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SHEPHERDSVILLE – Bullitt Fiscal Court has opted to drop its litigation against its county treasurer in a case involving occupational taxes due the city of Shepherdsville.
The county, city and treasurer Kenann Sharp were involved in a series of lawsuits and cross complaints over occupational tax dollars which were not withheld from county employees over the past five years.
Previously, the city and county agreed to settle their litigation. The county agreed to pay $56,001, an amount supplied by Sharp’s attorney.
However, the litigation against the treasurer by the county to recoup its lost money was still in play as of last Monday.
Following a 50-minute executive session, Bullitt Fiscal Court voted unanimously to drop its litigation against Sharp.
Bullitt County Judge/Executive Melanie Roberts said she reluctantly voted to drop the suit to protect the employees.
As long as the county was seeking reimbursement from Sharp for the settlement figure, Roberts said there was a threat that the employees would be made parties in the lawsuit.
The employees would have sued in order to recover money they should have been paying to the city.
Roberts said she couldn’t believe this has happened but she must protect the employees.
County attorney Monica Robinson said that while employees had not been served, they would have been made party to the litigation.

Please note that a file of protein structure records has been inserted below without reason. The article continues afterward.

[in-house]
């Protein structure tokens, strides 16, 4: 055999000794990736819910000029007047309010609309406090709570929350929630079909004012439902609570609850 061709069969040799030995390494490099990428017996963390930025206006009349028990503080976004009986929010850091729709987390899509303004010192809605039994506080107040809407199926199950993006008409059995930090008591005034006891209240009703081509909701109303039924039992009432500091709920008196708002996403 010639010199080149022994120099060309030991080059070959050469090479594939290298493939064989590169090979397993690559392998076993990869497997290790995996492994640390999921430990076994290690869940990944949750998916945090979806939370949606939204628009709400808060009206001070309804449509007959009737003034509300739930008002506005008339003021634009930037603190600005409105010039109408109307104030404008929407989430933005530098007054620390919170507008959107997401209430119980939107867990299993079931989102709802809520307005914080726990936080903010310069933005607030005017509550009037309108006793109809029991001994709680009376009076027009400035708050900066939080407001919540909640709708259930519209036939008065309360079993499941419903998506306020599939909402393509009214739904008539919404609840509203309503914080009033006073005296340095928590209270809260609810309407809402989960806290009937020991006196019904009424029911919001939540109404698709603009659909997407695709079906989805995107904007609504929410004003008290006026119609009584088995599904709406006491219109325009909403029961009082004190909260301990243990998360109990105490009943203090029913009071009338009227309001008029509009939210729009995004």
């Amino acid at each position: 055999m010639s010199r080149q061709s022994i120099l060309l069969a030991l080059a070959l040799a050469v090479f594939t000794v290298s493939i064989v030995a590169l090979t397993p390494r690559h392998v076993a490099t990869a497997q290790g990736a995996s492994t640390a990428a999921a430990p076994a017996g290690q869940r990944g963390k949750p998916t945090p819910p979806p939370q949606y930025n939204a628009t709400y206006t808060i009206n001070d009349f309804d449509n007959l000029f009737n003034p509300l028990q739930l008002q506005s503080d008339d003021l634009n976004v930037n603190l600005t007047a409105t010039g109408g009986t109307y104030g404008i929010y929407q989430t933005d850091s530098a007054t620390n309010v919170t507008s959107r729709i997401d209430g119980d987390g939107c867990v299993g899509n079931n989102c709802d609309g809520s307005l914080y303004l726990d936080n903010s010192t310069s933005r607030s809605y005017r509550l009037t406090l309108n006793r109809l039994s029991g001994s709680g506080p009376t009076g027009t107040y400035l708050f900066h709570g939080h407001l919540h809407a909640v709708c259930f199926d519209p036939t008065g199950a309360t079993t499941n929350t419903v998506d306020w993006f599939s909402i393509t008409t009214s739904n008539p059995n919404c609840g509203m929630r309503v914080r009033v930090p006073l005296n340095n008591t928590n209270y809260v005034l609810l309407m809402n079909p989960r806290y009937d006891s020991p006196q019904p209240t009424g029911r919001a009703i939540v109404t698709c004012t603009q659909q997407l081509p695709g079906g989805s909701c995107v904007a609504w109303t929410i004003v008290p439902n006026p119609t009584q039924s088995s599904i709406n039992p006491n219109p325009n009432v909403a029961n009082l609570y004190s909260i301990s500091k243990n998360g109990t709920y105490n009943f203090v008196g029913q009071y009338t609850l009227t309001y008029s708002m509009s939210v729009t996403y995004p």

She added city attorney Joseph Wantland is drafting a motion to dismiss its claim against the county.
The issue surfaced over a year ago when Robinson announced that the county might owe over $100,000 in occupational taxes which had not been withheld and paid to Shepherdsville.
Eventually, the city sued the county for the unpaid taxes. The county then made the county treasurer a part of the litigation.
After a recent hearing, the county’s insurance attorney stated that the government should not be part of the occupational tax requirements. The attorney for the treasurer said his client was only administering what she had been told and that she did not many any decisions on how would pay and if they should pay the full 1.5 percent or a portion of that.
Wantland argued that government employees are subject to the tax.
Following that hearing, more settlement discussions were held and an agreement was reached in February.
However, that wasn’t the last of the discussion.
At its March 5 meeting, Roberts told those at the fiscal court meeting that it was the treasurer’s fault that the county had to pay the back taxes. Her comments were quickly shut down due to the existing litigation which still remained between the parties.
County employees are currently paying the appropriate occupational taxes to the city.